Australia Zoo, on Queensland’s Sunshine Coast, is famous for two things: the Crocodile Hunter, Steve Irwin, and his saltwater crocs. What is less well-known is the zoo’s strong conservation focus and role in wildlife rescue and rehabilitation, as well as the many other furry and scaly animal residents who call Australia Zoo their home.
The zoo is a family affair, and it always has been. Australia Zoo’s story began in 1970 when Steve’s parents, Bob and Lyn, bought four acres of land in Beerwah, where the zoo stands today, with the intention of building a wildlife park. The park opened and eventually passed down to Steve to manage with his wife Terri in 1992, when Bob and Lyn retired. It was rebranded as Australia Zoo the same year.
Australia Zoo has expanded over the years and is now spread over 105 acres, home to over 1,200 animals. In 2002 Australia Zoo’s non-profit organisation Wildlife Warriors Worldwide was established by Steve and Terri Irwin; a non-profit organisation designed to support the protection of injured, threatened or endangered wildlife.
In 2004 the zoo’s next major conservation project opened: the Australia Zoo Wildlife Hospital.
The Australia Zoo Wildlife Hospital is a 24/7 community service that treats all Australian native wildlife. The facilities include a veterinary hospital with an intensive care room and laboratory, outdoor holding facilities, and an orphan enclosure for hand-raised koalas to develop climbing skills and minimise contact with human carers before being released back into the bush.
From a humble beginning, set up in a converted avocado packing shed, the Australia Zoo Wildlife Hospital is now Australia’s largest wildlife hospital has treated over 70,000 sick, injured and orphaned wildlife since opening; an average of 5,500 animals each year.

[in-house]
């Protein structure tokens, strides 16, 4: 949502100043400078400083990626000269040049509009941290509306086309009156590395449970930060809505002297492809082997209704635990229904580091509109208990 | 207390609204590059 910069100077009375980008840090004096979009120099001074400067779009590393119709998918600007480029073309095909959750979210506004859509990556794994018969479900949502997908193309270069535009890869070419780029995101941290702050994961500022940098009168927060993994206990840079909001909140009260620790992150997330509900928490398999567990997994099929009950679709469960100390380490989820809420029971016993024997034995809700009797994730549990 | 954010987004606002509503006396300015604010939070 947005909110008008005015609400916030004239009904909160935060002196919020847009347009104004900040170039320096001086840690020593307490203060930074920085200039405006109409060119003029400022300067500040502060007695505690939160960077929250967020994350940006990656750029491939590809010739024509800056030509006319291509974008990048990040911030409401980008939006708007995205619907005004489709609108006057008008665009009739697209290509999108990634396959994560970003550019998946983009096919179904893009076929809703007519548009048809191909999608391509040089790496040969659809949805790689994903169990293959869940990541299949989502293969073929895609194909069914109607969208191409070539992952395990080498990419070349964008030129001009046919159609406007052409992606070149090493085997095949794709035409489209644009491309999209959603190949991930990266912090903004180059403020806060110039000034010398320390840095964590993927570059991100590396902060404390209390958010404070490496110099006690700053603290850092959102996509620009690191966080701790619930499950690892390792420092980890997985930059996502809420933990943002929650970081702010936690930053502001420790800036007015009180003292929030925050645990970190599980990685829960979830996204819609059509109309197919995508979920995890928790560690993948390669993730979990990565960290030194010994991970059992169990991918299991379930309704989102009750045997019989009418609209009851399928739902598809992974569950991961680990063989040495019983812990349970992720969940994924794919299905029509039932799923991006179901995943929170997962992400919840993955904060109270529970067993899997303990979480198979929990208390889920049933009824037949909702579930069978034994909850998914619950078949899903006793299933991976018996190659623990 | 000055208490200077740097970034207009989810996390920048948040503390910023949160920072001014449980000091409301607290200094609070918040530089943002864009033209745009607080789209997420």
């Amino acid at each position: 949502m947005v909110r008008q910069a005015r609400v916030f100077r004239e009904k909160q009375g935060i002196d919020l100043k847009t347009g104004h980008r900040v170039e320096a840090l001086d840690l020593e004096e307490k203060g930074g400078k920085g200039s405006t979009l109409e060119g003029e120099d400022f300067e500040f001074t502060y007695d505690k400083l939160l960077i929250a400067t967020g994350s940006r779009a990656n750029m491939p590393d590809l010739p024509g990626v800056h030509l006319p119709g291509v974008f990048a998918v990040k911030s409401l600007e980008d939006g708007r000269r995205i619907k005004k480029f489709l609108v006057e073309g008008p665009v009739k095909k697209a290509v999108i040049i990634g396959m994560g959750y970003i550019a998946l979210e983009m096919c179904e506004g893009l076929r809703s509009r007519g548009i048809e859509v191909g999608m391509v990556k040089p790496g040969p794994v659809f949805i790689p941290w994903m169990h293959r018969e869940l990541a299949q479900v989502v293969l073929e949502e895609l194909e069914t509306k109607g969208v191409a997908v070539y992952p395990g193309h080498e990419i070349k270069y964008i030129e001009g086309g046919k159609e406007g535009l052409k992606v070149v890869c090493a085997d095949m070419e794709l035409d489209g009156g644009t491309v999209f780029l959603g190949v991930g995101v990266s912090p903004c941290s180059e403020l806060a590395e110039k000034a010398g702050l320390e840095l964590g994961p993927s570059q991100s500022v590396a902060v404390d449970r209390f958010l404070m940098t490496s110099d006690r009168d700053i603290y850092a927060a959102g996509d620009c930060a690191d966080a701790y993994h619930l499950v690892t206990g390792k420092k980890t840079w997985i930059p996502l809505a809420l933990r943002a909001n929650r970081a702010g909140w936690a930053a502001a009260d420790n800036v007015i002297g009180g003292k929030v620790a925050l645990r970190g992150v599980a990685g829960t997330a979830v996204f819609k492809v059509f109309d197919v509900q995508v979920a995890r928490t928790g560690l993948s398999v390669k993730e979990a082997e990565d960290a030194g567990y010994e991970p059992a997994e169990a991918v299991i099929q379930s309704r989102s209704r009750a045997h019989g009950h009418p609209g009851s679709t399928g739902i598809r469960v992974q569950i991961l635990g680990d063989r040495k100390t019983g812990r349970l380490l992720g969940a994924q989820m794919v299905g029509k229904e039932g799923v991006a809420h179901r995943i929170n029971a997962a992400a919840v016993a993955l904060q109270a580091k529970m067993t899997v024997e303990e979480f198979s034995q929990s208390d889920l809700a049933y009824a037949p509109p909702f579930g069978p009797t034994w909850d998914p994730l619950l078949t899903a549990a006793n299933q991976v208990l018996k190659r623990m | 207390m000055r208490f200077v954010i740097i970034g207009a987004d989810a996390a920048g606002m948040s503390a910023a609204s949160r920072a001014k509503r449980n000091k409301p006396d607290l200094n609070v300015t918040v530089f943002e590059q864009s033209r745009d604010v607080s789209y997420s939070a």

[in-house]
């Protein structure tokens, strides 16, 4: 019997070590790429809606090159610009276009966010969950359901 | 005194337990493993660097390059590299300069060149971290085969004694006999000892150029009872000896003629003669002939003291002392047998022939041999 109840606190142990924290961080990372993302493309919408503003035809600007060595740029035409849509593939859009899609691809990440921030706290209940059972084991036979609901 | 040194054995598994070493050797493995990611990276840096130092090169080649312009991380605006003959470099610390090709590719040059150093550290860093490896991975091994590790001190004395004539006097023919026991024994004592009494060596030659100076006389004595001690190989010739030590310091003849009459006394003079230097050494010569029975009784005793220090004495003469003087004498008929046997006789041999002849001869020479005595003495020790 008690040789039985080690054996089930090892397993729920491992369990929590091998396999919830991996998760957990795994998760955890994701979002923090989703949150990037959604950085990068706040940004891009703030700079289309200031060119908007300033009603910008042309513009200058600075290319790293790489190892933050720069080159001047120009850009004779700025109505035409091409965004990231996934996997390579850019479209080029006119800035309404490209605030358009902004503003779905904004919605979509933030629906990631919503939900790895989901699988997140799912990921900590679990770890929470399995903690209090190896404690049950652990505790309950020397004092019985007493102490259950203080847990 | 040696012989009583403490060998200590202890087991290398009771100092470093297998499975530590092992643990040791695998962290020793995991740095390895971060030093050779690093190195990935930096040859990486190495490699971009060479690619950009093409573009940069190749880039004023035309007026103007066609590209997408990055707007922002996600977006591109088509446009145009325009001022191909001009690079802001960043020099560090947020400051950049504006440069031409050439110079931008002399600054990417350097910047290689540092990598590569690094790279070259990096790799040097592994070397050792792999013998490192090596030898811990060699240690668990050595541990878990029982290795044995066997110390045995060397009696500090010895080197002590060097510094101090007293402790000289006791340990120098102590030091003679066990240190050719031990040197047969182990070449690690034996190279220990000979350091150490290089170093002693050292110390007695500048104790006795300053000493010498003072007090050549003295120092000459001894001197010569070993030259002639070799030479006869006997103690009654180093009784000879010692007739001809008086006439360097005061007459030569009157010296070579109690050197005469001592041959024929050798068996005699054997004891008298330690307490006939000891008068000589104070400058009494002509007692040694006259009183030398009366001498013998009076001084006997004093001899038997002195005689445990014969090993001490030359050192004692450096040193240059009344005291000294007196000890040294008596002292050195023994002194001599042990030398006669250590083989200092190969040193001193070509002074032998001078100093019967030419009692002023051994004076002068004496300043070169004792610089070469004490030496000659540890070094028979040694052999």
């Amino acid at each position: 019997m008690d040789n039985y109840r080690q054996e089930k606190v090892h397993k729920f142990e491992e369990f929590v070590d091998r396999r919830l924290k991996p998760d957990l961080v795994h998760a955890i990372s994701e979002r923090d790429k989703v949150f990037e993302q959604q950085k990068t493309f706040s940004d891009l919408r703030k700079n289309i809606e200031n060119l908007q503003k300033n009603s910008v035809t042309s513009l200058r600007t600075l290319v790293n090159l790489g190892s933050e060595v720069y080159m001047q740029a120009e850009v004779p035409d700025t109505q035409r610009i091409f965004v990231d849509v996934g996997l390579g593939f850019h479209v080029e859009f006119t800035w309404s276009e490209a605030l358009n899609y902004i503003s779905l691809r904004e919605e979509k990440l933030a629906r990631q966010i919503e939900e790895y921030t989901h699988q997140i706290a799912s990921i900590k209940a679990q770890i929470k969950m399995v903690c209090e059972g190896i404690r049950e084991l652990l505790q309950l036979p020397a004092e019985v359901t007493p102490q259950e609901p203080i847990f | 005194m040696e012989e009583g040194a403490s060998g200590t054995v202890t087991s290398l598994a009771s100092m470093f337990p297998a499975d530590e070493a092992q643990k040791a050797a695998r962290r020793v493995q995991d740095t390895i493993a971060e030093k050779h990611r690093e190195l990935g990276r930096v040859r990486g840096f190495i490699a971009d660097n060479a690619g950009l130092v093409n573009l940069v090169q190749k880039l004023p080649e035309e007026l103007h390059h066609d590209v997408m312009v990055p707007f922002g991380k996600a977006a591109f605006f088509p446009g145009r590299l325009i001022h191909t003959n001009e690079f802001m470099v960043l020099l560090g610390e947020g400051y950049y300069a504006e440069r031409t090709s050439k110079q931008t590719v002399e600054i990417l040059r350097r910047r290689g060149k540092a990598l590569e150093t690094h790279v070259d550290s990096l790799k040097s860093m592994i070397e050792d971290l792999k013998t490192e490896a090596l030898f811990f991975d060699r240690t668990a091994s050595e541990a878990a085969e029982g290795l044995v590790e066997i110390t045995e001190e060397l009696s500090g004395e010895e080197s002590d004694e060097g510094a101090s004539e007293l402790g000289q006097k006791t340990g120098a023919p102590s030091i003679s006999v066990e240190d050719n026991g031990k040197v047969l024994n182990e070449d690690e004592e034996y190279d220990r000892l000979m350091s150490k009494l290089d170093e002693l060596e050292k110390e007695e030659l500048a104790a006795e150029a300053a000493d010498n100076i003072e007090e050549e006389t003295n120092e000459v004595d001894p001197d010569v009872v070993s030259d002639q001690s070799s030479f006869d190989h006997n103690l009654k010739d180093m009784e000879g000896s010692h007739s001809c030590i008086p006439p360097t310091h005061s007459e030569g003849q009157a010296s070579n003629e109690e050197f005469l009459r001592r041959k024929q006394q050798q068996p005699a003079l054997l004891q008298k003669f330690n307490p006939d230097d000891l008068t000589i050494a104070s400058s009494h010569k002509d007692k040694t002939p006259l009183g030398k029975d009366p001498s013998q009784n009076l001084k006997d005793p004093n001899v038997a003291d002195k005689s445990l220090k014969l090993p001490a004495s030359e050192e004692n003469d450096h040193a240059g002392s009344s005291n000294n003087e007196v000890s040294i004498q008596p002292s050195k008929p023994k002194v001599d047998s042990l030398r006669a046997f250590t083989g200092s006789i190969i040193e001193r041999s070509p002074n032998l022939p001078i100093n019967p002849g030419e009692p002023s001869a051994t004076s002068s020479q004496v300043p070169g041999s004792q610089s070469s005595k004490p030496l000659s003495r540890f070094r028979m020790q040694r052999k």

When planning your day at the zoo, take note that it’s a really big place and you’ll need a full day to see everything – and even then you’ll probably miss a few things. There are so many animals, experiences and shows to enjoy that it’s hard to know where to begin.
We highly enjoyed our experience at Australia Zoo: the zoo itself is in fantastic condition, the animals well-cared for, and there’s plenty for kids to enjoy. From statues climb on, fossil pits to dig in and a free jumping castle, you’ll be hard-pressed to get kids to look at the actual animals!
If you’re making a special day of the zoo, put these must-do experiences on your itinerary:
The Australia Zoo Wildlife Hospital
A small donation (that goes to funding the hospital) gives you entry to the hospital. We enjoyed seeing behind the scenes of the great work carried out by the vets and carers. While we were visiting we met a few orphan possums and joeys being cared for by locals, as well as a koala who has been brought in for surgery and rehabilitation.
Climb up the three-storey treehouse and get up close to ring-tailed lemurs, who freely roam this area, as well as giant Aldabran Tortoises and colourful macaws.
Grab a seat in the shade and enjoy an incredible free-flight bird show and saltwater crocodiles stalking the keepers.
African Safari Shuttle
Hop aboard and experience the wide open plains of the African Savannah without leaving the zoo. Giraffe, rhino and zebra roam the enclosures – keep an eye out for the cheetah!
Our favourite part of the day was meeting these beautiful animals up close. Book well in advance to meet animals such a koala, wombat, macaw, snake, lizard or echidna – the experience is well worth it!
There are also plenty of animals who roam the zoo during the day that you don’t need to pay extra to meet, such as this wombat taking a walk, kangaroos and lizards.
1638 Steve Irwin Way, Beerwah QLD
Hours: Open daily, 9am-5pm, every day except Christmas Day.
We were hosted during our visit to Australia Zoo as part of the Australia Society of Travel Writers Annual General Meeting. We paid for the echidna experience ourselves. All opinions are my own.
Additional photos courtesy of Australia Zoo / Ben Beaden
Christine is the editor of Adventure, Baby!